Like most tech giants, SAP is undergoing a significant transformation in its business. Bernd Leukert, Member of the Executive Board of SAP, Products & Innovation, who is responsible for global development and delivery of all of the vendor’s software, spoke to BusinessLine on a range of issues — from its future bets to whether some Indian IT software exporters will stay in business. Excerpts:


In the technology landscape there is a huge premium on ‘innovation’ and ‘disruption’. Where do see yourself in two years?

The premium for us is how do we capitalise on the new opportunities we see. There are plenty of innovations through software, which is helping our business. In the past, we have been more perceived as a backbone that support business processes — whether financials, HR, procurement — but we have significantly transformed into the core enabler of future innovation of companies — which go into the business model. Through acquisitions, we have managed to enhance some parts of our business, by which we are able to retain higher margins. In the next couple of years, our cloud business will be on par with our on-premise licensing business.

System Integration companies (TCS, Infosys and others) who used to be a significant revenue contributor are coming under increasing pressure as their customers’ demands are changing (cloud, analytics etc.). Will they be relevant in the future?

Their business model is undergoing a big disruption. You have to see the spending trends to understand what’s going on. Tech investments are happening in areas where companies can have a competitive advantage, else there is a risk of them losing out. However, if it is for areas which are running off business, they are not investing. If they stick to what they are doing now, they will be irrelevant.

Typically, enterprises are not looking at capex-intensive and long-duration software. How has SAP adapted to this change?

I would say that since the last several years, SAP has provided a variety of deployment options for S/4HANA (the company’s flagship technology which involves in-memory computing) — from on-premise, managed cloud and several public cloud offerings. It depends on our customer’s need. We have completely rewritten our ERP, what we now call our digital core, by leveraging all the capabilities of the HANA platform. A lot of customers are looking at cloud but interestingly we have had a customer wanting an on-premise edition of S/4HANA for their finance department. Having said that it is a rare instance.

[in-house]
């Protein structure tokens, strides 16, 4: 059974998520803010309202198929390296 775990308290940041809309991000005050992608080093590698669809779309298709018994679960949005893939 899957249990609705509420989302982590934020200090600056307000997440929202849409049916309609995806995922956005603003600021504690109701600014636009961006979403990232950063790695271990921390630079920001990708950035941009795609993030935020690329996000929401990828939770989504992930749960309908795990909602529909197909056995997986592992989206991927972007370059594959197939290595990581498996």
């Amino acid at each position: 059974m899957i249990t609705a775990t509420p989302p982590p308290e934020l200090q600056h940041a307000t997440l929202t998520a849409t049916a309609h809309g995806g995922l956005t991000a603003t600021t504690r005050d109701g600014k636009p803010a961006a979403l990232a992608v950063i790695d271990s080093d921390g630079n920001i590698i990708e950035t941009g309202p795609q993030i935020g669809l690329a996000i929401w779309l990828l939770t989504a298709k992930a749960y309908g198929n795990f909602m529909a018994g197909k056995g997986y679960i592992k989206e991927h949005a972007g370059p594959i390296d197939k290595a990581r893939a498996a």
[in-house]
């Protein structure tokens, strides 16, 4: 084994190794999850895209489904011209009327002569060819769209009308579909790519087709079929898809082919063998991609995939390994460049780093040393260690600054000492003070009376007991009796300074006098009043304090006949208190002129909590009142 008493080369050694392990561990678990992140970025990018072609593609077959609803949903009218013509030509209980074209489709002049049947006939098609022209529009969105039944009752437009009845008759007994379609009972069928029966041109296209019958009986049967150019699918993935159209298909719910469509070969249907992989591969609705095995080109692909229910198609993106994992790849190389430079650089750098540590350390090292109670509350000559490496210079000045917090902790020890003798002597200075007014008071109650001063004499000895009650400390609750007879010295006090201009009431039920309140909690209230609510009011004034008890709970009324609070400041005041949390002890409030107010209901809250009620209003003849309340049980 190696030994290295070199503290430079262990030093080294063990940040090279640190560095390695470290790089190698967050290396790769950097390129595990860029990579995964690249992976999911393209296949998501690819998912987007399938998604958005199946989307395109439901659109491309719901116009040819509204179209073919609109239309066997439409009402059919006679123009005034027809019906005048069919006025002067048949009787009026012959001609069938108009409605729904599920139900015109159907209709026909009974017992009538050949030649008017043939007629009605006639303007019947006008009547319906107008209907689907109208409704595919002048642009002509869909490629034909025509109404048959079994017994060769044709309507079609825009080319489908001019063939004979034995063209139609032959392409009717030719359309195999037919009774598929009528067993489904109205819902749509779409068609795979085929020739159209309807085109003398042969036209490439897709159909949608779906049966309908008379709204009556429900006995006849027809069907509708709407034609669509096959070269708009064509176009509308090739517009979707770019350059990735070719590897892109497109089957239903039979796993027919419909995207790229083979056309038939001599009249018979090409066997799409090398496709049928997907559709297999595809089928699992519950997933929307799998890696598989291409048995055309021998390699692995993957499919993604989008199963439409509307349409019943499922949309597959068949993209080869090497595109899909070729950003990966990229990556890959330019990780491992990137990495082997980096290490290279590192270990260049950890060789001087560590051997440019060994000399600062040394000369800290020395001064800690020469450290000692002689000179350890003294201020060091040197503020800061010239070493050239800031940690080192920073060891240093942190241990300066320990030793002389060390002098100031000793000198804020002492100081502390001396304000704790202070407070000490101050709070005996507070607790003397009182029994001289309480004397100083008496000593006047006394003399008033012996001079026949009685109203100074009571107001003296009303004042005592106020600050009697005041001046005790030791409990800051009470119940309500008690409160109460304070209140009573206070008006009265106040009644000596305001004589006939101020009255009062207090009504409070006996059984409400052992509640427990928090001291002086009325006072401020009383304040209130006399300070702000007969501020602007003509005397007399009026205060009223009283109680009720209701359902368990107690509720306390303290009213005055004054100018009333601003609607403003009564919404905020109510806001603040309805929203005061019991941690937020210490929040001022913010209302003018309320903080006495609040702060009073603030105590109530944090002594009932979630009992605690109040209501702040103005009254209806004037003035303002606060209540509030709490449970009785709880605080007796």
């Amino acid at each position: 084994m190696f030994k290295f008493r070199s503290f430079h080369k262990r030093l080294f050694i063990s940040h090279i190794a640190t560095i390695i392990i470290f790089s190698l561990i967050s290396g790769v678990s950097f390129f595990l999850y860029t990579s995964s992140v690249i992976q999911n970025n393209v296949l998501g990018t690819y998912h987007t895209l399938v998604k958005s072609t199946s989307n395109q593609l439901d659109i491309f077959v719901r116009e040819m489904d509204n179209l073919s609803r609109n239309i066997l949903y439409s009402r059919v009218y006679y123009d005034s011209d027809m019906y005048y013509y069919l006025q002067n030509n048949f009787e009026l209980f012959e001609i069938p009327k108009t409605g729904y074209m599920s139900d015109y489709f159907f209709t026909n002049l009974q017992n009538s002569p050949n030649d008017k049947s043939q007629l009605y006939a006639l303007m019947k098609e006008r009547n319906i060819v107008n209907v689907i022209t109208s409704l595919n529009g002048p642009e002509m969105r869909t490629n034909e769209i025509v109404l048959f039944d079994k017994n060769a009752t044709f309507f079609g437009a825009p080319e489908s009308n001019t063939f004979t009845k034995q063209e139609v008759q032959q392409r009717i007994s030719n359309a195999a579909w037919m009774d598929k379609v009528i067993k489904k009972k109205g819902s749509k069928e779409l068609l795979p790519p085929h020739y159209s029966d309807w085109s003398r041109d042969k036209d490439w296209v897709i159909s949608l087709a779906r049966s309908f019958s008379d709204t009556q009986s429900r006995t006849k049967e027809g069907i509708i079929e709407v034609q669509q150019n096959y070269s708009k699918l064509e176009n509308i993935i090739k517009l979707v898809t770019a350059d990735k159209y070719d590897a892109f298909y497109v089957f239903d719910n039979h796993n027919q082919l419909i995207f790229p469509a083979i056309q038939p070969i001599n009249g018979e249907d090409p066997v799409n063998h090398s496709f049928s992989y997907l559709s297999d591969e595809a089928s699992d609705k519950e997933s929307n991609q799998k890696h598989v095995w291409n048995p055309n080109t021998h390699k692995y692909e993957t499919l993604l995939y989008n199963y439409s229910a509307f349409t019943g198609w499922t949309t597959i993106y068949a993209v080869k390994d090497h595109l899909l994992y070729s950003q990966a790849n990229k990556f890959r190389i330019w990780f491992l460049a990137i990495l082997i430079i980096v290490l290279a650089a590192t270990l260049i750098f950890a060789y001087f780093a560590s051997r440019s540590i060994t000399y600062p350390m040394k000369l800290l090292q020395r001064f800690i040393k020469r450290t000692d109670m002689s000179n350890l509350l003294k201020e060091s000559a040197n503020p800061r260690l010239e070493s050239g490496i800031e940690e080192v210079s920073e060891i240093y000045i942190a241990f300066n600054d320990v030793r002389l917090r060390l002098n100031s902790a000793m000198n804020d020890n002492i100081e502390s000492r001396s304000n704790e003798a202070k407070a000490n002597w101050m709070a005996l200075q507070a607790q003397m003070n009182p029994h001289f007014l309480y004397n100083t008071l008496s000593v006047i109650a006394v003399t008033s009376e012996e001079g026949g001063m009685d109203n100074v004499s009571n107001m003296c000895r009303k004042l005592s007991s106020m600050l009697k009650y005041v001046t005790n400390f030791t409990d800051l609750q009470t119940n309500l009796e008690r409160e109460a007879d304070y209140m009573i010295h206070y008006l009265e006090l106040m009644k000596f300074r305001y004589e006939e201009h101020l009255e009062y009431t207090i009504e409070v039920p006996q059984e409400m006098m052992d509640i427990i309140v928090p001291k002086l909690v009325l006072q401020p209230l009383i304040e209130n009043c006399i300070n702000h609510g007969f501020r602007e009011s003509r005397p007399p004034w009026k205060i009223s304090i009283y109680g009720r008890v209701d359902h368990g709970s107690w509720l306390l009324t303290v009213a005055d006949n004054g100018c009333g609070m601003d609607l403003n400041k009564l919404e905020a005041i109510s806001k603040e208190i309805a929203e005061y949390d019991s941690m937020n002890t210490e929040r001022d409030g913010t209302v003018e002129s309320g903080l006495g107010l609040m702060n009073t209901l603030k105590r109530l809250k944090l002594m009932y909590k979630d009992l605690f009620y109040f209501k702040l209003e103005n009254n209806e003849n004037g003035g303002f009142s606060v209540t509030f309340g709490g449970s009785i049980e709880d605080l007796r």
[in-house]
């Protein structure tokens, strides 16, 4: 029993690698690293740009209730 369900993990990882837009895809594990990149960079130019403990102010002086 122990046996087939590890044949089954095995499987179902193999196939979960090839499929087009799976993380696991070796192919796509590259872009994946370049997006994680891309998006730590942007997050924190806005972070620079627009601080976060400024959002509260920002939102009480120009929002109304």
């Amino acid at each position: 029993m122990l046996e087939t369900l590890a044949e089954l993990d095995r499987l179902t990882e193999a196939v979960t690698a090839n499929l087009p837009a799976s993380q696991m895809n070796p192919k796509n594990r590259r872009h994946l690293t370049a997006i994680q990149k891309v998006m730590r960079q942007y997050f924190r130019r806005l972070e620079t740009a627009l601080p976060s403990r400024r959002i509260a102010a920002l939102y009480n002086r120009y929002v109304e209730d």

There has been a change in the way customers are buying software. The customer selects the areas of business they want to move to with S/4HANA and then want to roll out gradually, targeting business areas by function, rather than implement it through a single large project.

You have three business models, which include your core on-premise licensing. Doesn’t focussing on new areas like cloud and pay-per-outcome model cannibalise your existing business?

We have taken a decision based on the changes on the ground. Some people had concerns when our new business was cannibalising the core business. In the past, I had a customer who told me that he would have paid $8 million for an implementation upfront. If his business made $200 million out of that investment, it was good for him. However, if he had only $2 million, it was bad. Now if we go for a pay-per-use, he does not have a problem in paying SAP $50 million, considering that he made the $200 million.

Europe is seeing an economic slowdown. How much of an impact does it have on your business?

Parts of Europe is isolating itself, closing borders. But on the other hand, in the last couple of quarters, Europe is one of the most stable growth engines for us. In situations where there is uncertainty, companies prefer to go with a safe bet, instead of a start-up. We are well diversified in our business and it does not matter whether the Euro, Dollar or Yuan wins.